What is a covenant? Asking for a definition of “covenant” is like asking for a definition of “mother.” A mother may be defined as the person who brought you into the world. That definition may be correct formally. But who would be satisfied with such a definition?
Scripture clearly testifies to the significance of the divine covenants. God has entered repeatedly into covenantal relationships with particular men. Explicit references may be found to a divine covenant established with Noah, Abraham, Israel, and David. Israel’s prophets anticipated the coming of the days of the “new covenant,” and Christ himself spoke of the last supper in covenantal language.
But what is a covenant? Robertson leaves no stone unturned as he explains the Bible’s covenants. As he explores each covenant in depth, he helps us to see their unity, diversity, and place in the history of redemption.
“A covenant is a bond in blood sovereignly administered. When God enters into a covenantal relationship with men, he sovereignly institutes a life-and-death bond. A covenant is a bond in blood, or a bond of life and death, sovereignly administered.” (Page 4)
“The animal-division symbolizes a ‘pledge to the death’ at the point of covenant commitment. The dismembered animals represent the curse that the covenant-maker calls down on himself if he should violate the commitment which he has made.” (Page 10)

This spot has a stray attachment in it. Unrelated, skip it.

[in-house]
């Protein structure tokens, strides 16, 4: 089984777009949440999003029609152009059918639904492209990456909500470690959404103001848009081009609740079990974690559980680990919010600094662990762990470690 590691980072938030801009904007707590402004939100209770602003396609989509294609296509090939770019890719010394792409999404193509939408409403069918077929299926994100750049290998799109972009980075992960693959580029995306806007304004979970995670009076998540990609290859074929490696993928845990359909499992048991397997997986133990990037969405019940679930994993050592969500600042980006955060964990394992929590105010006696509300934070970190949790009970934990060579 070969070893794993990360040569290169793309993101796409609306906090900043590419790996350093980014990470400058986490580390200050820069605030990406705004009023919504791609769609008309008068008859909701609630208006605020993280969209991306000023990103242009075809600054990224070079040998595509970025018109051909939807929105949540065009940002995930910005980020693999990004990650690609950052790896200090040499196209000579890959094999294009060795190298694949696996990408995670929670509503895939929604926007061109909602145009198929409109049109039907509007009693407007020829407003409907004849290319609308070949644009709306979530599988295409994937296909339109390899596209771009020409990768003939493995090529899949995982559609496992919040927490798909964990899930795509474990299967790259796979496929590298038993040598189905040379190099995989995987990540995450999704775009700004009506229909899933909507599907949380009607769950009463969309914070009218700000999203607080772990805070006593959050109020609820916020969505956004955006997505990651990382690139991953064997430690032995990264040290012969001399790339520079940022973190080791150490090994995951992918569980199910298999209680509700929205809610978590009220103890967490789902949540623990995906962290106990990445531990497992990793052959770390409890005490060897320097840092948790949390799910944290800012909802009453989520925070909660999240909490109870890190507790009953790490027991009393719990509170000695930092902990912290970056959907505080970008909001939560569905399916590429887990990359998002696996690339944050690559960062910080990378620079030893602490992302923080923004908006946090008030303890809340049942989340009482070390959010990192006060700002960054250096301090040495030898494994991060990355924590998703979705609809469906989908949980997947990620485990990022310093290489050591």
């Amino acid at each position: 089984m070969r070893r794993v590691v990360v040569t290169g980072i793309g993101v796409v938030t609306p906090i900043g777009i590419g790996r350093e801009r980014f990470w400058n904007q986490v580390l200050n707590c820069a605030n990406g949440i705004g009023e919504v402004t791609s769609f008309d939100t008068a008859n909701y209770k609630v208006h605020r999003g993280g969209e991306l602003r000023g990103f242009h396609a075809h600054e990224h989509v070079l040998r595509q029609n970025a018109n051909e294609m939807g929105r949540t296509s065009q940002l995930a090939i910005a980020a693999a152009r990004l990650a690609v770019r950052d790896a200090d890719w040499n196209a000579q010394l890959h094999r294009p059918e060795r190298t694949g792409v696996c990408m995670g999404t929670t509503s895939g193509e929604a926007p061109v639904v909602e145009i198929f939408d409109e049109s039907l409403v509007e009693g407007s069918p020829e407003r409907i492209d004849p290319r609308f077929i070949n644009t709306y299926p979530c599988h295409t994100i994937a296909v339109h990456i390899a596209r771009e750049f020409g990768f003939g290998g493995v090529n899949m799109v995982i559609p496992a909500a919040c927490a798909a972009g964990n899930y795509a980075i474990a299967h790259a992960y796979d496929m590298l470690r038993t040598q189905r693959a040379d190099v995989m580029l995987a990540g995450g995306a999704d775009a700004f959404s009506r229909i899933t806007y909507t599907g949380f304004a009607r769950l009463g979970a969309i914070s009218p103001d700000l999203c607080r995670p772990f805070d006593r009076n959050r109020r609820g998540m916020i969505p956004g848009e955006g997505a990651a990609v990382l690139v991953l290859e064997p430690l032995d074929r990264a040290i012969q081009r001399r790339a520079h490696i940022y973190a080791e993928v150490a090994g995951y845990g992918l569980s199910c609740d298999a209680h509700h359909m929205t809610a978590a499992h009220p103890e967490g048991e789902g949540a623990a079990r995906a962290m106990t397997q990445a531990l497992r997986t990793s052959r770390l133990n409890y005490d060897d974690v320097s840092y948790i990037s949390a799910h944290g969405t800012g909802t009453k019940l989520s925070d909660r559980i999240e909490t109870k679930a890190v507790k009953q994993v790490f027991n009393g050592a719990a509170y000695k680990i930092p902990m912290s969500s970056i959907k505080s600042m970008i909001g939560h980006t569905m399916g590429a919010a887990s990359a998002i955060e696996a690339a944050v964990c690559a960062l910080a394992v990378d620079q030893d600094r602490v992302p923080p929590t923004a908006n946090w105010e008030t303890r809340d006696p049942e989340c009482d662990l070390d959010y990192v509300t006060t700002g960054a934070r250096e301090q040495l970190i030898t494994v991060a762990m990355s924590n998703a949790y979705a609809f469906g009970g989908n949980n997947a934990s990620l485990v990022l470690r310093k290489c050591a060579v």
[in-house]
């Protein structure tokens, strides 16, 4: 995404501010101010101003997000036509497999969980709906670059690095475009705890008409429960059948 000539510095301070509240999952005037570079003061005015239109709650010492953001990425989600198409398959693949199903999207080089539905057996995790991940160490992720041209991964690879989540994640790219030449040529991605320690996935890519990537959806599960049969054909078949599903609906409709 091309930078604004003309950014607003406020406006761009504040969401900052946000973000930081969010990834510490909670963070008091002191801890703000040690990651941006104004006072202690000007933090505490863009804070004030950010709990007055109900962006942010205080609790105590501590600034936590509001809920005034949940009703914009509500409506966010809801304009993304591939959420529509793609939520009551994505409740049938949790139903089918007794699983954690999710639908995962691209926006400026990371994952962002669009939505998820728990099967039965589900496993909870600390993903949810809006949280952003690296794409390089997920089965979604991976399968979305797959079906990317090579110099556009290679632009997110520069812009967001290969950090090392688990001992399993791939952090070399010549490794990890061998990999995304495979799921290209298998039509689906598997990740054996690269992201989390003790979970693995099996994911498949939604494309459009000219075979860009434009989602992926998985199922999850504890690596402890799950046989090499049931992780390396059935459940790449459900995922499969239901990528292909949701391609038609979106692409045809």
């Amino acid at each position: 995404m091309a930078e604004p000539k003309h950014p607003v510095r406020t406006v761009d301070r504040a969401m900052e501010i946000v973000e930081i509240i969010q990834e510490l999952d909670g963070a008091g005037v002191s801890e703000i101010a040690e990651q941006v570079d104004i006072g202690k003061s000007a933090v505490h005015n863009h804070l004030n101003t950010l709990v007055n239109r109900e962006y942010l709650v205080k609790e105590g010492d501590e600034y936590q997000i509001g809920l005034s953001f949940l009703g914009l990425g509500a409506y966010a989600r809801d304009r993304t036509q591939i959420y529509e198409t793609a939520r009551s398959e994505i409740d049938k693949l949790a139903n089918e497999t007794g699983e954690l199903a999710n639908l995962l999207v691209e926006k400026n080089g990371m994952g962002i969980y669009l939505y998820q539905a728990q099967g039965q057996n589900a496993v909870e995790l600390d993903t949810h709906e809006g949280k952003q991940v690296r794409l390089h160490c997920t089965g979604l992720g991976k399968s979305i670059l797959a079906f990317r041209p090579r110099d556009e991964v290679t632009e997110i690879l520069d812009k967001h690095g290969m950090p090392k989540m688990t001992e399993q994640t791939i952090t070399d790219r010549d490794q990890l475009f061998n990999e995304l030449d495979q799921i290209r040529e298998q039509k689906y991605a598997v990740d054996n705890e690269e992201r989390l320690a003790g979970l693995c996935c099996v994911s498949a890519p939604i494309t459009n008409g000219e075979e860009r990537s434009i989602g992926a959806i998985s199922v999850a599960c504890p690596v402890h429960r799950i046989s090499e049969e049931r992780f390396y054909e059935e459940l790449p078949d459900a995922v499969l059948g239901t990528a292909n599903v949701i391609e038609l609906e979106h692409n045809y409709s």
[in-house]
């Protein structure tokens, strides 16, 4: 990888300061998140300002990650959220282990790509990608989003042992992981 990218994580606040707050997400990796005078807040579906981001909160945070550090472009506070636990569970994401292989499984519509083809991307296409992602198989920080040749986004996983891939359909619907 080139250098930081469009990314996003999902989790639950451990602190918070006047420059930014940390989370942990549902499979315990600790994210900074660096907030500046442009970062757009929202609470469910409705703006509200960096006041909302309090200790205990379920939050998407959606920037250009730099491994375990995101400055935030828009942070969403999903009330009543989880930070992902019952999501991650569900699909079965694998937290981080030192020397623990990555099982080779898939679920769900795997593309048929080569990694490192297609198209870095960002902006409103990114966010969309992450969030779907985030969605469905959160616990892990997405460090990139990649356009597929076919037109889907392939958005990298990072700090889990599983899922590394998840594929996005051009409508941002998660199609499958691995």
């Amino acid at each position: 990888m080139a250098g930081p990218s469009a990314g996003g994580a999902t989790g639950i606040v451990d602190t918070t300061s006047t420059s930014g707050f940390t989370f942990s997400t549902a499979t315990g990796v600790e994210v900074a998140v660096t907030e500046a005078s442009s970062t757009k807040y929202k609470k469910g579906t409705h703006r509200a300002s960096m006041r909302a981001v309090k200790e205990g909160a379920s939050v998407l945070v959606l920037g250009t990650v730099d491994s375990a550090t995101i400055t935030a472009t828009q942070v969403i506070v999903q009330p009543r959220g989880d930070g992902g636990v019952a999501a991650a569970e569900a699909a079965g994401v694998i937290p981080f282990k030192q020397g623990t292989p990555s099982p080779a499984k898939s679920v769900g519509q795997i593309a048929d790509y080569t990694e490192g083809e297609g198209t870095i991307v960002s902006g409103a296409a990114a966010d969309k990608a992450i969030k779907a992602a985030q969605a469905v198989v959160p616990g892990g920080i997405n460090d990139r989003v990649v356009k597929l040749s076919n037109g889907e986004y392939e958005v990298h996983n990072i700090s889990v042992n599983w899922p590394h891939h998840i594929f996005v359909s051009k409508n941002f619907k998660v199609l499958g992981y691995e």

“This phrase ‘bond in blood’ accords ideally with the biblical emphasis that ‘apart from shedding of blood there is no remission’ (Heb. 9:22). Blood is of significance in Scripture because it represents life, not because it is crude or bloody. The life is in the blood (Lev. 17:11) and so the shedding of blood represents a judgment on life.” (Pages 10–11)
“Now Paul uses the term ‘law’ to refer to a general principle. It is by the ‘principle’ of faith-justification that boasting over righteousness is excluded.” (Page 180)
“The Mosaic covenant manifests its distinctiveness as an externalized summation of the will of God” (Page 172)